Our Labour ancestors knew the power of this: Attlee, Wilson, they fought on tickets of patriotic socialism, and not only did Labour win, but industries and institutions of the left also triumphed.

It is not only emotional, it is logical: saving our industries and boosting our vital manufacturing sectors simply makes sense for the greater good of Great Britain. We are largely a service economy, with ailing productivity, which is the shadow that haunts the very basis of Osbornomics and prevents us closing the deficit. Elsewhere, the assets we sell to try to make up for this and gain a quick fix are given to stronger, more interventionist economies on the continent. As James Bloodworth noted, British free market dogma “so often boosts the state-owned industries of other nations at our expense.” We do not benefit from letting our industries fail or selling them off. There is no economic sense to it. And, what’s more, not only is our case in line with patriotism, but the Tory case, it would seem, is in contrast highly and evidently unpatriotic.

Making the case for public services, institutions, and ownership now, at a time of national crisis and personal crisis for our workers, can give us the new opportunity to create a new national, patriotic commitment, and a new -and at the same time, very old- type of patriotism: an institutional patriotism. In doing so, Labour clears its deficit with patriotism. It also makes the case for a new national debate on public ownership and accountability for the millenial generation, just when we as a nation and our workers most need it. Mutual beneficiaries: something, I am sure, Titmuss would be proud of.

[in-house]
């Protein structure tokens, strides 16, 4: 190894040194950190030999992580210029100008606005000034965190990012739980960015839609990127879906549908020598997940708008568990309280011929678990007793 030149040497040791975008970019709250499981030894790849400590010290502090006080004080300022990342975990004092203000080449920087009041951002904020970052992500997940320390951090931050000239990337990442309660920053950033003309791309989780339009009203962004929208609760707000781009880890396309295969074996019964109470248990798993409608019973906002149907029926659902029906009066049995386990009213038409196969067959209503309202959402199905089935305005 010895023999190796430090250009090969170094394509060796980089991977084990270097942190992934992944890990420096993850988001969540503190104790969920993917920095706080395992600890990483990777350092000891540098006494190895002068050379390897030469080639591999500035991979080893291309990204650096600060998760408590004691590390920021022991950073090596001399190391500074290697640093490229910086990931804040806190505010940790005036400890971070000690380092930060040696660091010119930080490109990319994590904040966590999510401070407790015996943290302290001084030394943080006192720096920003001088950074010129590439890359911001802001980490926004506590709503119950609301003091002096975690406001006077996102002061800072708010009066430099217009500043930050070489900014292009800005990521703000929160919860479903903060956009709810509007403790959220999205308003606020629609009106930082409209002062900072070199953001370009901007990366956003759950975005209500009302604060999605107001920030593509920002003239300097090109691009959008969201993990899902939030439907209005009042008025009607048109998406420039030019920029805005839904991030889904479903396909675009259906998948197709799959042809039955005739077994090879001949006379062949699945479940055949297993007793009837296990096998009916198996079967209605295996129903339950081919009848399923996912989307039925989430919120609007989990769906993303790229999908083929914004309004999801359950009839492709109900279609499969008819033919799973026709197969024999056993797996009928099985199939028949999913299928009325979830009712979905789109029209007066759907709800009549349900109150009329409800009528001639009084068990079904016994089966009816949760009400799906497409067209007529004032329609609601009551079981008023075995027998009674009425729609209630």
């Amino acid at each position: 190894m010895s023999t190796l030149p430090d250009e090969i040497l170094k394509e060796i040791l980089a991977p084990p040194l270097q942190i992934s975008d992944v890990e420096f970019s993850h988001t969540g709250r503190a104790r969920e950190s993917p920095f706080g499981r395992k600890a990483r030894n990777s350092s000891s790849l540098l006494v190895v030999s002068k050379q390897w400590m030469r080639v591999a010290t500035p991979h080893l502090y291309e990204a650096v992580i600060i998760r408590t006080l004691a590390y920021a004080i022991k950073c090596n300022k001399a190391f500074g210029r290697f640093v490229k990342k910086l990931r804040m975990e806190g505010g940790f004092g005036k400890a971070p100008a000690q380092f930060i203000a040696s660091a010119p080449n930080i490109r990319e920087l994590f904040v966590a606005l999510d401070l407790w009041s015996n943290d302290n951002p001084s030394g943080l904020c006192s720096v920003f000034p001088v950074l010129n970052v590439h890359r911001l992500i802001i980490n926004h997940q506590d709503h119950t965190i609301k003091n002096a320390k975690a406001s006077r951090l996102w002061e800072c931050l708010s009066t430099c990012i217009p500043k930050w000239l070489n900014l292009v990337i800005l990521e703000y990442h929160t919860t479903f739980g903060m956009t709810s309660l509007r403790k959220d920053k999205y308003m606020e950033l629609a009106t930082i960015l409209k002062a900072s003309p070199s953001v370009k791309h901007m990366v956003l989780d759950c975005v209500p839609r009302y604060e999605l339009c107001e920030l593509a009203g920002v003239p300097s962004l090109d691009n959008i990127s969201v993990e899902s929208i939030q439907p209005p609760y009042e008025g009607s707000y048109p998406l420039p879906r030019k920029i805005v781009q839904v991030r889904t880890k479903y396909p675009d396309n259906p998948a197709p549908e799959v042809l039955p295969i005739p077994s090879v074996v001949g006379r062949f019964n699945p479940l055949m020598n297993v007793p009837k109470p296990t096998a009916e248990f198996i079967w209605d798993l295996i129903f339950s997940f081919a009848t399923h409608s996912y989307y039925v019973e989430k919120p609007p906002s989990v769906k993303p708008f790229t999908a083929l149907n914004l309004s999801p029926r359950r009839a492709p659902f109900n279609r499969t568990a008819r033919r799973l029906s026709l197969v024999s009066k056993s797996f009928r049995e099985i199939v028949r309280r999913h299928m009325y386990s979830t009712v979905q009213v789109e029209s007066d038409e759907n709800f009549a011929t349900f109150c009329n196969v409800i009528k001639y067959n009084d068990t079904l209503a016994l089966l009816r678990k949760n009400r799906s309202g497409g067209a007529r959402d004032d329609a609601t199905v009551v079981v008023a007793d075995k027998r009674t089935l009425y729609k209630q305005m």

Jade Azim is the Editor for Open Labour.

If you liked this article, you can sign up to support Open Labour at

You may also like

Identity or class politics? It doesn’t have to be a choice. by Open Labour | 25.01.17 | In: Comment By Emma Burnell / @EmmaBurnell_ There has been much excitement recently among some lefties about the death of “identity politics”. Let me correct that... Read More
Solid Modernity – A personal and political reflection on Zygmunt Bauman by Open Labour | 16.01.17 | In: Comment, Editorial By Alex Sobel / @alexsobel Alex and his family enjoy a moment with Zygmunt My family’s journey mirrored that of Zygmunt Bauman’s: from Poland to Israel... Read More
Tata to British Steel: The Folly of Pandering to China by Open Labour | 07.04.16 | In: Comment By Peter Kennedy / @kennedy121 According to Tata Steel’s own announcements, the plant at Port Talbot has a maximum of six weeks’ life left in it before... Read More
Saving our steel means demanding a strategy by Open Labour | 30.03.16 | In: Comment By Tom Miller / @TomMillerUK A plan to nationalise steel was put in place by the Labour government in 1949, but after the defeat of the Attlee government,... Read More